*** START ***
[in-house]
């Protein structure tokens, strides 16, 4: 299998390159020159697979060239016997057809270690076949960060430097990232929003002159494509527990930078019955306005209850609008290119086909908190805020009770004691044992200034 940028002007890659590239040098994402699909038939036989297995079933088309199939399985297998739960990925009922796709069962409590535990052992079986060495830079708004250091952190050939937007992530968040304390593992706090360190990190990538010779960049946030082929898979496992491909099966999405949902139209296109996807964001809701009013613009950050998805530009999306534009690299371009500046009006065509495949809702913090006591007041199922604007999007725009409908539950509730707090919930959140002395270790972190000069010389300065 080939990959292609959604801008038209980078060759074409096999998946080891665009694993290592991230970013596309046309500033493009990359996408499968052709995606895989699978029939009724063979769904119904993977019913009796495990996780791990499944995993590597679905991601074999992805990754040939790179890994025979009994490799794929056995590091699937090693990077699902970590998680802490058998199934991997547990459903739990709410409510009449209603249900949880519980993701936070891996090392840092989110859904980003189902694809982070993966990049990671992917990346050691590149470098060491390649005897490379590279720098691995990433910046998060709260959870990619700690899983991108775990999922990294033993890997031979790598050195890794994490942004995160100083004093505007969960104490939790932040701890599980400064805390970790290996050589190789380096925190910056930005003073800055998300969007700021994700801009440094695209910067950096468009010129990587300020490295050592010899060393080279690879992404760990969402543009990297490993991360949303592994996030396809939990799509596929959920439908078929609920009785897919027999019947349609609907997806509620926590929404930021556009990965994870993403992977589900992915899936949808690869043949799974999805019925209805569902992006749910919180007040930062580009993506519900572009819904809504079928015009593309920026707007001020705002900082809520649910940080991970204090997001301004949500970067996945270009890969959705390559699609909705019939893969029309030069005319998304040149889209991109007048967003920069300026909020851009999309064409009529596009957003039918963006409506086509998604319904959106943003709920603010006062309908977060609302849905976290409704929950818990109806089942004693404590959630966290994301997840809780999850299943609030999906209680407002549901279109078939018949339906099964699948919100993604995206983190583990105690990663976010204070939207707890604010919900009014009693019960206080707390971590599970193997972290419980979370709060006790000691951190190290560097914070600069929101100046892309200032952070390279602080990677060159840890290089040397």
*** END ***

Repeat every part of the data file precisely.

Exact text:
[in-house]
């Protein structure tokens, strides 16, 4: 299998390159020159697979060239016997057809270690076949960060430097990232929003002159494509527990930078019955306005209850609008290119086909908190805020009770004691044992200034 940028002007890659590239040098994402699909038939036989297995079933088309199939399985297998739960990925009922796709069962409590535990052992079986060495830079708004250091952190050939937007992530968040304390593992706090360190990190990538010779960049946030082929898979496992491909099966999405949902139209296109996807964001809701009013613009950050998805530009999306534009690299371009500046009006065509495949809702913090006591007041199922604007999007725009409908539950509730707090919930959140002395270790972190000069010389300065 080939990959292609959604801008038209980078060759074409096999998946080891665009694993290592991230970013596309046309500033493009990359996408499968052709995606895989699978029939009724063979769904119904993977019913009796495990996780791990499944995993590597679905991601074999992805990754040939790179890994025979009994490799794929056995590091699937090693990077699902970590998680802490058998199934991997547990459903739990709410409510009449209603249900949880519980993701936070891996090392840092989110859904980003189902694809982070993966990049990671992917990346050691590149470098060491390649005897490379590279720098691995990433910046998060709260959870990619700690899983991108775990999922990294033993890997031979790598050195890794994490942004995160100083004093505007969960104490939790932040701890599980400064805390970790290996050589190789380096925190910056930005003073800055998300969007700021994700801009440094695209910067950096468009010129990587300020490295050592010899060393080279690879992404760990969402543009990297490993991360949303592994996030396809939990799509596929959920439908078929609920009785897919027999019947349609609907997806509620926590929404930021556009990965994870993403992977589900992915899936949808690869043949799974999805019925209805569902992006749910919180007040930062580009993506519900572009819904809504079928015009593309920026707007001020705002900082809520649910940080991970204090997001301004949500970067996945270009890969959705390559699609909705019939893969029309030069005319998304040149889209991109007048967003920069300026909020851009999309064409009529596009957003039918963006409506086509998604319904959106943003709920603010006062309908977060609302849905976290409704929950818990109806089942004693404590959630966290994301997840809780999850299943609030999906209680407002549901279109078939018949339906099964699948919100993604995206983190583990105690990663976010204070939207707890604010919900009014009693019960206080707390971590599970193997972290419980979370709060006790000691951190190290560097914070600069929101100046892309200032952070390279602080990677060159840890290089040397």